This would seem to be a trick question but for a number of lakes in Canada, it will mean a loss of protection.
Under changes to the regulations (Schedule 2) of the Fisheries Act, a lake can be changed into a tailings impoundment area. At that point it no longer is considered a natural body of water which, if toxic materials were dumped in it, would be protected by that same Fisheries Act.
There are now a dozen lakes and rivers in Canada that have already begun the process of being "reclassified" as toxic dump sites for mining companies. Sandy Pond in Newfoundland will now be a place where Vale Inco, a Brazilian company, can dump 400,000 tonnes of toxic waste a year over the next 15 years.
Vancouver-based Taseko Mines wants to develop an open pit mine 125 kilometres west of Williams Lake, British Columbia. They will drain the Textan Biny (Fish Lake) and stockpile rock waste and use Fish Creek and Little Fish Lake to dump their toxic tailings. These tailings pond would clearly poison local water supplies and wipe out fish populations as Taseko River is connected to Little Fish Lake.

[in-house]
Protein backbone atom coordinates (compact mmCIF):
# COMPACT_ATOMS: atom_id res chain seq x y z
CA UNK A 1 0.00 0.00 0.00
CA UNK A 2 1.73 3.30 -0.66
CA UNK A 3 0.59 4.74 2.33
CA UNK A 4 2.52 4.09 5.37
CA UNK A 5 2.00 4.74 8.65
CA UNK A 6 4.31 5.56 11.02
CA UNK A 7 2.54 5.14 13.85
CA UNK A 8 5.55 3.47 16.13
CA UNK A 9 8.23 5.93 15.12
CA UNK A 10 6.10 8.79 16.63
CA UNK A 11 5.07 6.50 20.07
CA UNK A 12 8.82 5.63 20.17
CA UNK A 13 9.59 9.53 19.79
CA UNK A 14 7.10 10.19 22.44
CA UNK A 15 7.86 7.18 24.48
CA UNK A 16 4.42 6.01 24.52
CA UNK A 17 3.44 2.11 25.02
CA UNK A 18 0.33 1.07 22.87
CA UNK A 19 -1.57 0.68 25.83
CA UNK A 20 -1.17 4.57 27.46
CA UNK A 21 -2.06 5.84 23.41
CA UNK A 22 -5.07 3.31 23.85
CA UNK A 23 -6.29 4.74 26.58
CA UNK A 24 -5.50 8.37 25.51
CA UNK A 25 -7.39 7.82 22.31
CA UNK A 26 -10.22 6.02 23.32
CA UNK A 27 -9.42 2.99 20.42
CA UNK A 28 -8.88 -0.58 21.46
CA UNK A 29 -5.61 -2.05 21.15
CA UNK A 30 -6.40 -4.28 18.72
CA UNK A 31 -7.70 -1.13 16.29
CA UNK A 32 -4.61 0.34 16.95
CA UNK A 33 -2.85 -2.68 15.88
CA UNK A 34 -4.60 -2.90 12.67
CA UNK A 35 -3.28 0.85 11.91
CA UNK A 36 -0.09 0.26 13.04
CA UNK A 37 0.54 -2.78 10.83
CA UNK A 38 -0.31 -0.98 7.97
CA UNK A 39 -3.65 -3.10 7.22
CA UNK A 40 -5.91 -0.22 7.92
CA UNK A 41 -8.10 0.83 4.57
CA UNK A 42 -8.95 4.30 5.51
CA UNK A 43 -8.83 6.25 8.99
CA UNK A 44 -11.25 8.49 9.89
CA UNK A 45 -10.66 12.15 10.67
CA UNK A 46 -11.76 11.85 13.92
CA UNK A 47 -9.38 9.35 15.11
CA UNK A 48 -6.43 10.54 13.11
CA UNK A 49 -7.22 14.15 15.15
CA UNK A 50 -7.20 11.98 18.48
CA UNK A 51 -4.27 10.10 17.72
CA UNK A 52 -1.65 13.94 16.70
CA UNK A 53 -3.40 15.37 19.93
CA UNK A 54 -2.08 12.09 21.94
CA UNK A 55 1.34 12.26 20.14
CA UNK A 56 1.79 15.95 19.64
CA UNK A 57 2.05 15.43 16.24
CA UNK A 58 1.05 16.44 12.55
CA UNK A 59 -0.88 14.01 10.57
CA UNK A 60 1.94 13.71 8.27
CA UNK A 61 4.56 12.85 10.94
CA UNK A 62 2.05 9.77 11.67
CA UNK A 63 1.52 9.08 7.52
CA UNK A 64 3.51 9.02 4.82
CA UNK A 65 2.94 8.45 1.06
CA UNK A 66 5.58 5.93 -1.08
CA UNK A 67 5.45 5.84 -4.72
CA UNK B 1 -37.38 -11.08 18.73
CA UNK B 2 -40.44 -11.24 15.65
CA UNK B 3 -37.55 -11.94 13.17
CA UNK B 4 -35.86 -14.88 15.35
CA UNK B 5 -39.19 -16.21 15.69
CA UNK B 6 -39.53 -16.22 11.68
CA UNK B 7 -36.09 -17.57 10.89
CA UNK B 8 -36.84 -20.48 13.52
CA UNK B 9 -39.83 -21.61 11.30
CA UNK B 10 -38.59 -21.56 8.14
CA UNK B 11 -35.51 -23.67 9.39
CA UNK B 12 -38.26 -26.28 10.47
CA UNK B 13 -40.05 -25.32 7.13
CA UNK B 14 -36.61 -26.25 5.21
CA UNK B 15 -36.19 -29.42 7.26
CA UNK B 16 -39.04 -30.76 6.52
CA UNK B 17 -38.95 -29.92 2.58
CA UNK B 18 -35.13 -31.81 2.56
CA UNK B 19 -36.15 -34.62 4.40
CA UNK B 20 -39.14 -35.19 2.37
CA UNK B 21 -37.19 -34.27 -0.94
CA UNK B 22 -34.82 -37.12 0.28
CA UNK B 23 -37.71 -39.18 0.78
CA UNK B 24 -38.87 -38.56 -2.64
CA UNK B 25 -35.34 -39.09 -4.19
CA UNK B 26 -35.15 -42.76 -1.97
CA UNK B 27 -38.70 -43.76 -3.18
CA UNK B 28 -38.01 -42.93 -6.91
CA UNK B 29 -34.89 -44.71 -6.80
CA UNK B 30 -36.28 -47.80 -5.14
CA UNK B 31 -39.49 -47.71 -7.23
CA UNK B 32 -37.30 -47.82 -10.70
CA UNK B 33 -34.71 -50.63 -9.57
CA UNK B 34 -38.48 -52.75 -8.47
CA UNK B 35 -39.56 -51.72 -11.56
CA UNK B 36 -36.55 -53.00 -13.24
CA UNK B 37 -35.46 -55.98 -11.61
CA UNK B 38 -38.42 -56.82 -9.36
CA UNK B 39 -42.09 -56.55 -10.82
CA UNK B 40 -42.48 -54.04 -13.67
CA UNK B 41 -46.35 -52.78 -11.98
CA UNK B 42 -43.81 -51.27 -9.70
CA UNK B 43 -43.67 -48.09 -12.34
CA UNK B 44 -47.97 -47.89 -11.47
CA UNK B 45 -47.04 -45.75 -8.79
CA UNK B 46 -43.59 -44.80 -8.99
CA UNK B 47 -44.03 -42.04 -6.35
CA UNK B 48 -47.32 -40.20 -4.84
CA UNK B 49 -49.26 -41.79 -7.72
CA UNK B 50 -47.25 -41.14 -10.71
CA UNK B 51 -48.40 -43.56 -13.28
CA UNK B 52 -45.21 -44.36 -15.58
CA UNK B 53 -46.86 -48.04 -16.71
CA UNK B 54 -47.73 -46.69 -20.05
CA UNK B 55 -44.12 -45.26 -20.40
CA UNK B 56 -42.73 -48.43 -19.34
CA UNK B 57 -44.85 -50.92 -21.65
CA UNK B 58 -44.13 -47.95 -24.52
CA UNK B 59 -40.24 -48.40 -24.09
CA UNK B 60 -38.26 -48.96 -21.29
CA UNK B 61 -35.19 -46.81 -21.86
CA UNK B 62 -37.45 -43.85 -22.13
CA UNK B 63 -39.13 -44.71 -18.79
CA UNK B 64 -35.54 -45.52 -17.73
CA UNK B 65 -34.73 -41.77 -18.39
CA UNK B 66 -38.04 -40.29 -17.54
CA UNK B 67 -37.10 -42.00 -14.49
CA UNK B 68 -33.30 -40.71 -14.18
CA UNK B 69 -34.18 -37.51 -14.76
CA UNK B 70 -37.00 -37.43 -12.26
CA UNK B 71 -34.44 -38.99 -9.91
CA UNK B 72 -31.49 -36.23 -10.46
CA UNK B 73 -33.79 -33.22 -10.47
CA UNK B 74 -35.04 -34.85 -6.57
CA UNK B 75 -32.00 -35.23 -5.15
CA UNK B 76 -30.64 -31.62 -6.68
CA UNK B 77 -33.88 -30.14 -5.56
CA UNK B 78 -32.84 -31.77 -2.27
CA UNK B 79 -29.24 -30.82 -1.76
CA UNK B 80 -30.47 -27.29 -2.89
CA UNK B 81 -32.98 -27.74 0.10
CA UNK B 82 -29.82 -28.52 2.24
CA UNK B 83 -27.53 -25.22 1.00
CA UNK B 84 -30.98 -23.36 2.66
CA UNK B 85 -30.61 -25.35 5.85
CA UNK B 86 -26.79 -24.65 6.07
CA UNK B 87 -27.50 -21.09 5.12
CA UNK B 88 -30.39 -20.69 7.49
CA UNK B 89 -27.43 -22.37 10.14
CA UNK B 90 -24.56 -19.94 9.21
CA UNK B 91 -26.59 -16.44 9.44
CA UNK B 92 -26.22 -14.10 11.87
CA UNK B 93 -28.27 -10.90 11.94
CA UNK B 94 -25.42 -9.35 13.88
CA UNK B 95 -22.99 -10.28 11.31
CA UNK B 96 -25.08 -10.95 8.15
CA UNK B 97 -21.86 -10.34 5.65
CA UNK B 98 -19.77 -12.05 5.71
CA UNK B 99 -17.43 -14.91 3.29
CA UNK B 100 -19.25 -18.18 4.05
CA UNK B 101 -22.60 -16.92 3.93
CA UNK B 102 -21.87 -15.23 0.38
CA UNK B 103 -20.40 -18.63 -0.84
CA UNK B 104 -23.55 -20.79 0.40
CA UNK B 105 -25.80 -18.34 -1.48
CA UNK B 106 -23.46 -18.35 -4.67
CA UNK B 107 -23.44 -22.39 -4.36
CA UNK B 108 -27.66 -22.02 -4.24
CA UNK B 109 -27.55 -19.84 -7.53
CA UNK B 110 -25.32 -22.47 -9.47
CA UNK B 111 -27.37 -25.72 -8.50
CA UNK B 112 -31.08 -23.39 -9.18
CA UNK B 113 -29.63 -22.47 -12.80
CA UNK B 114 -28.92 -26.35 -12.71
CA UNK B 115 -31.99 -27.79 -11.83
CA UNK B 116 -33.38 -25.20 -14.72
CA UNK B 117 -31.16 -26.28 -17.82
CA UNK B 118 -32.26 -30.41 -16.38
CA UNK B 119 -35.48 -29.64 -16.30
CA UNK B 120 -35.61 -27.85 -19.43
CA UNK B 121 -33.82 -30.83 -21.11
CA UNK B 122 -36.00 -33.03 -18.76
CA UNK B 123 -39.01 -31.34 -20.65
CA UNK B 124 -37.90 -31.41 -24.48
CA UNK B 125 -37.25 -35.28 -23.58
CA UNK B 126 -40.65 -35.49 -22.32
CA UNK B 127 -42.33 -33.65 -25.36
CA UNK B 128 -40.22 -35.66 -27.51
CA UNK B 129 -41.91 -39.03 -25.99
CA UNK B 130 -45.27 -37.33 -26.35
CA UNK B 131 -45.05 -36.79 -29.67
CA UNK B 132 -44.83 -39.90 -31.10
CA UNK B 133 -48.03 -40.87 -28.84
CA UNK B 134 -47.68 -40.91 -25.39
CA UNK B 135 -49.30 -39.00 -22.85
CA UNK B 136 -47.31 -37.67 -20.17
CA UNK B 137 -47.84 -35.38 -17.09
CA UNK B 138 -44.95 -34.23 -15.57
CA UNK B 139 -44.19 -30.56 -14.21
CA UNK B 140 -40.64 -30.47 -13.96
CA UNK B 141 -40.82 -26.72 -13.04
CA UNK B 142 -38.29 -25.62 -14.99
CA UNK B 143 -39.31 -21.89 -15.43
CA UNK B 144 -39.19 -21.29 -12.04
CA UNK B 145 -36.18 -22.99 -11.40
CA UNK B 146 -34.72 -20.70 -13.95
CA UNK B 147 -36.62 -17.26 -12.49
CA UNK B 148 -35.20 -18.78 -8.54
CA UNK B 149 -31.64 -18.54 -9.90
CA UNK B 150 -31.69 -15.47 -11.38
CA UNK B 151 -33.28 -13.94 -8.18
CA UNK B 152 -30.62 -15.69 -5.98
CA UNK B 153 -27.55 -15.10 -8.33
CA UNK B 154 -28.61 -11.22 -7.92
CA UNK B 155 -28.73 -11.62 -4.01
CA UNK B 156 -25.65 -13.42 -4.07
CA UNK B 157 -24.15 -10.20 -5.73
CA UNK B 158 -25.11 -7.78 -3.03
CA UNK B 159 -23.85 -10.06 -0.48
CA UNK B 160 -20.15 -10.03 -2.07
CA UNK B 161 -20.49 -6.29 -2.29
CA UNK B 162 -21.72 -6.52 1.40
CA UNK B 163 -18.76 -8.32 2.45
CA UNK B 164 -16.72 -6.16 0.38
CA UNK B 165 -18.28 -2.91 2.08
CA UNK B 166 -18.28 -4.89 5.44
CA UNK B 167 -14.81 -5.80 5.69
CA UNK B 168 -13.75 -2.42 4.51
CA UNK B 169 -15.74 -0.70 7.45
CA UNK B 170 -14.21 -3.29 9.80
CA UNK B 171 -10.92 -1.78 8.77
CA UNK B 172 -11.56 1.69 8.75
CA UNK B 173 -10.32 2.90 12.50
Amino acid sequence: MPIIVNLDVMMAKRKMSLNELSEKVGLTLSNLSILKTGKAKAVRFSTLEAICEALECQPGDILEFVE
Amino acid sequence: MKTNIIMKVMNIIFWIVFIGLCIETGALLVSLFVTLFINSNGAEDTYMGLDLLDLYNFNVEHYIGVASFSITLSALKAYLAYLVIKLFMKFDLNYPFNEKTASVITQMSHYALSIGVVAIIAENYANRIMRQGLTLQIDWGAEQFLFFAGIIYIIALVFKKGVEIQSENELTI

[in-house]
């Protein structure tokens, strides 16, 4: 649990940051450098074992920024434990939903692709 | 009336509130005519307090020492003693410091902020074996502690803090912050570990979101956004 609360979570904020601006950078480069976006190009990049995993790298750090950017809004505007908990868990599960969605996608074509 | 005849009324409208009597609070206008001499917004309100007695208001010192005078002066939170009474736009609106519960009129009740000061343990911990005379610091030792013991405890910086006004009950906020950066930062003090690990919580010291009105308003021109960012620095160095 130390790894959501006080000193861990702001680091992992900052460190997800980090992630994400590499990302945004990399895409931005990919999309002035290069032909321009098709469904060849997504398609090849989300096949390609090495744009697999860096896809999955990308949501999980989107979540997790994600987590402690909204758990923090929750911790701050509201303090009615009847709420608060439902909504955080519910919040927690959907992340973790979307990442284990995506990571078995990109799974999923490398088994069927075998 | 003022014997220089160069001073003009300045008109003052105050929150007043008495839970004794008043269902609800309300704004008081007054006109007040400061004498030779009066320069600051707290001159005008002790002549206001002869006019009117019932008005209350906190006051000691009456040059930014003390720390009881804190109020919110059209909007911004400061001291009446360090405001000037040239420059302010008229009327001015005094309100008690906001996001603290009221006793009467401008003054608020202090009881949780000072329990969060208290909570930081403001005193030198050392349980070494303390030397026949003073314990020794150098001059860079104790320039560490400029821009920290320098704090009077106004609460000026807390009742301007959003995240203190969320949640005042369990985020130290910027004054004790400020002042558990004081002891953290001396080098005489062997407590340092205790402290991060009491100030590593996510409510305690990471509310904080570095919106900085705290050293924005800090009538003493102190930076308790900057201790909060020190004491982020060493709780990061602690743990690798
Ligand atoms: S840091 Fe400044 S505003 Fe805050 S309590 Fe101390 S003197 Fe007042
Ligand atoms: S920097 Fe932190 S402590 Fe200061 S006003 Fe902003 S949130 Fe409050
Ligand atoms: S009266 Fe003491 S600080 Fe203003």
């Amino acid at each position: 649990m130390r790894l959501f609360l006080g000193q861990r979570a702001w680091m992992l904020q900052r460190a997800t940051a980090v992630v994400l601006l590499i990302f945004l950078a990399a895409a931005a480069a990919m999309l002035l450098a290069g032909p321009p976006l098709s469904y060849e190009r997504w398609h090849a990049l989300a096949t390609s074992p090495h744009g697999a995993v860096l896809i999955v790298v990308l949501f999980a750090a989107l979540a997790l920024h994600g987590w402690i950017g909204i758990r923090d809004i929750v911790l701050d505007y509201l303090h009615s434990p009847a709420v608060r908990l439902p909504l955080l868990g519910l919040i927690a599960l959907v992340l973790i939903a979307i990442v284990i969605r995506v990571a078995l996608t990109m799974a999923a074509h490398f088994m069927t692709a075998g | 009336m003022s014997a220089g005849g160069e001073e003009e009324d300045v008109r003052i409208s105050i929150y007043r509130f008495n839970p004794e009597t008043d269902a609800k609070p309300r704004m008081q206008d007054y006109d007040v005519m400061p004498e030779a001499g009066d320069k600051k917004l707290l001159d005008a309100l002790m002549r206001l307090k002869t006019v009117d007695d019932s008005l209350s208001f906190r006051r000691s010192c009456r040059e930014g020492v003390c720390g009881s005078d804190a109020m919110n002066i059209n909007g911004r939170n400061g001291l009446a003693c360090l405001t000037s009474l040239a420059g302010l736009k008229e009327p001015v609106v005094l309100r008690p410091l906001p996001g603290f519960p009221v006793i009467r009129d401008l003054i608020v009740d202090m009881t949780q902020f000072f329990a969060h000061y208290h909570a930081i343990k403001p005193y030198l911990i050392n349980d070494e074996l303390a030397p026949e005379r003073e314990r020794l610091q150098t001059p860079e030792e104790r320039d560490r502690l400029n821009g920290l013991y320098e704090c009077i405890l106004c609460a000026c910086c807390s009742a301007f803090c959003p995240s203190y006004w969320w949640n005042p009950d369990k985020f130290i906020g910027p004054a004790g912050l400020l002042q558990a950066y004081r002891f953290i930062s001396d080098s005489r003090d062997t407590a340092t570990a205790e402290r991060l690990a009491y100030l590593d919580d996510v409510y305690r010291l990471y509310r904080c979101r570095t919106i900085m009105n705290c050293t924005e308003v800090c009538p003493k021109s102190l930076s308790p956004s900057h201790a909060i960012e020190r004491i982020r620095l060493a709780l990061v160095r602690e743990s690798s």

As the mining industry makes staggering profits into the billions of dollars, it could certainly afford to use technologies to manage mine waste in a sustainable way. The Canadian Federal Government appears to be complicit in this by allowing the mining industry to degrade our pristine water resources for short-term gain.
Canada’s public freshwater ecosystems are now at risk of being toxic waste dumps rather than being diverse habitat. When fresh water is valuable as drinking water sources, it seems inappropriate to eliminate them now when climate change is looming.